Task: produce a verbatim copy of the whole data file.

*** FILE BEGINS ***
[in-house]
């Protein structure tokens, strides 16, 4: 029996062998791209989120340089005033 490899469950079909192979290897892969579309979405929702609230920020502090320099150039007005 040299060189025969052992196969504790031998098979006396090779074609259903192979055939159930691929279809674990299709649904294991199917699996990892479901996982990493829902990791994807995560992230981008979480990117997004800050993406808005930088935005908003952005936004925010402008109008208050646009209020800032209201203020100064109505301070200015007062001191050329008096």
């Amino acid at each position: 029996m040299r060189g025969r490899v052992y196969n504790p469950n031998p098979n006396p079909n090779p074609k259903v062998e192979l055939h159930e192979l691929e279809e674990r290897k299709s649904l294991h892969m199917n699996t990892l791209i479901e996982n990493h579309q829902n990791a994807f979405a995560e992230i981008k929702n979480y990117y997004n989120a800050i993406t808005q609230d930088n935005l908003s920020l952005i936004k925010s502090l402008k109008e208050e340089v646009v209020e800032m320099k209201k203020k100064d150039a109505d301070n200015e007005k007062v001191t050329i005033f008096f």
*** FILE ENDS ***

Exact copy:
[in-house]
């Protein structure tokens, strides 16, 4: 029996062998791209989120340089005033 490899469950079909192979290897892969579309979405929702609230920020502090320099150039007005 040299060189025969052992196969504790031998098979006396090779074609259903192979055939159930691929279809674990299709649904294991199917699996990892479901996982990493829902990791994807995560992230981008979480990117997004800050993406808005930088935005908003952005936004925010402008109008208050646009209020800032209201203020100064109505301070200015007062001191050329008096």
């Amino acid at each position: 029996m040299r060189g025969r490899v052992y196969n504790p469950n031998p098979n006396p079909n090779p074609k259903v062998e192979l055939h159930e192979l691929e279809e674990r290897k299709s649904l294991h892969m199917n699996t990892l791209i479901e996982n990493h579309q829902n990791a994807f979405a995560e992230i981008k929702n979480y990117y997004n989120a800050i993406t808005q609230d930088n935005l908003s920020l952005i936004k925010s502090l402008k109008e208050e340089v646009v209020e800032m320099k209201k203020k100064d150039a109505d301070n200015e007005k007062v001191t050329i005033f008096f």